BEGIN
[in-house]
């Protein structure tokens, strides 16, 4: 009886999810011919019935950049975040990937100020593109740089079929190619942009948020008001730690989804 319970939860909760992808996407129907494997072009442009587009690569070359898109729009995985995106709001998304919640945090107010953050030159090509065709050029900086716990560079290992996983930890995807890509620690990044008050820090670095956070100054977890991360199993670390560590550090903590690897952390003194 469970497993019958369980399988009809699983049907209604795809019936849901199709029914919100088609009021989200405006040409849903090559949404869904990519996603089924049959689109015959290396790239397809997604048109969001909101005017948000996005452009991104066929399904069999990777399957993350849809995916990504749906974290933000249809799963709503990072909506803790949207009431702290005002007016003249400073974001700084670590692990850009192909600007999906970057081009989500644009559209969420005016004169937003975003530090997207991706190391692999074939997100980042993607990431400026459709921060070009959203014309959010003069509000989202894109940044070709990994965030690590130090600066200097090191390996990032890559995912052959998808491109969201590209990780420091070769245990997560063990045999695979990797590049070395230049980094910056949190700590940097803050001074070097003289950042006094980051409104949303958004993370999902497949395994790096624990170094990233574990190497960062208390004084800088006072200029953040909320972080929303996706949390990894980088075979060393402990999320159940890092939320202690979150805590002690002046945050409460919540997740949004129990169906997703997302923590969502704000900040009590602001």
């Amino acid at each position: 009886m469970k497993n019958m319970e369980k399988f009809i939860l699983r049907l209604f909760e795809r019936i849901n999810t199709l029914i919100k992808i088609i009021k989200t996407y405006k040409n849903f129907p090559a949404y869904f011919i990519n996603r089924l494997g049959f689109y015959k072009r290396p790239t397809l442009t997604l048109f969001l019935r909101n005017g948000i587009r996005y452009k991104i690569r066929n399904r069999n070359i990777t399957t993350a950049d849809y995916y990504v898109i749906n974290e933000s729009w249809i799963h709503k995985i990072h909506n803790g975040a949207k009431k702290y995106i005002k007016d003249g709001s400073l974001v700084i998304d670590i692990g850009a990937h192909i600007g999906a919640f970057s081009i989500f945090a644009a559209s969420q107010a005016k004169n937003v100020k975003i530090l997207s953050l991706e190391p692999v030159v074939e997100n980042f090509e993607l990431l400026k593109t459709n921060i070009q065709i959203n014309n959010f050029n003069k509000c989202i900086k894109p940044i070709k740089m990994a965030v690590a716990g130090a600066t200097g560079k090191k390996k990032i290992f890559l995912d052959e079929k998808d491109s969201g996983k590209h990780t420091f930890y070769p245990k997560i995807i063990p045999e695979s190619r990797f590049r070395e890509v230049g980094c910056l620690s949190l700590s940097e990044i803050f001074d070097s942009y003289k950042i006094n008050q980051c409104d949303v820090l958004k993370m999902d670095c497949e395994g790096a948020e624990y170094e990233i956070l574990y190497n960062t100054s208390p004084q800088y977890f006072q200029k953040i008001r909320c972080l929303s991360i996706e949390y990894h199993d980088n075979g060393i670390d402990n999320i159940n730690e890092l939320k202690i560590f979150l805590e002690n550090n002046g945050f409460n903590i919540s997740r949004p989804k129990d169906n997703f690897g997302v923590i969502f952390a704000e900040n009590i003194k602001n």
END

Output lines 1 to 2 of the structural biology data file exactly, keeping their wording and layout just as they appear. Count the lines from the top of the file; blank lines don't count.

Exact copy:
[in-house]
């Protein structure tokens, strides 16, 4: 009886999810011919019935950049975040990937100020593109740089079929190619942009948020008001730690989804 319970939860909760992808996407129907494997072009442009587009690569070359898109729009995985995106709001998304919640945090107010953050030159090509065709050029900086716990560079290992996983930890995807890509620690990044008050820090670095956070100054977890991360199993670390560590550090903590690897952390003194 469970497993019958369980399988009809699983049907209604795809019936849901199709029914919100088609009021989200405006040409849903090559949404869904990519996603089924049959689109015959290396790239397809997604048109969001909101005017948000996005452009991104066929399904069999990777399957993350849809995916990504749906974290933000249809799963709503990072909506803790949207009431702290005002007016003249400073974001700084670590692990850009192909600007999906970057081009989500644009559209969420005016004169937003975003530090997207991706190391692999074939997100980042993607990431400026459709921060070009959203014309959010003069509000989202894109940044070709990994965030690590130090600066200097090191390996990032890559995912052959998808491109969201590209990780420091070769245990997560063990045999695979990797590049070395230049980094910056949190700590940097803050001074070097003289950042006094980051409104949303958004993370999902497949395994790096624990170094990233574990190497960062208390004084800088006072200029953040909320972080929303996706949390990894980088075979060393402990999320159940890092939320202690979150805590002690002046945050409460919540997740949004129990169906997703997302923590969502704000900040009590602001």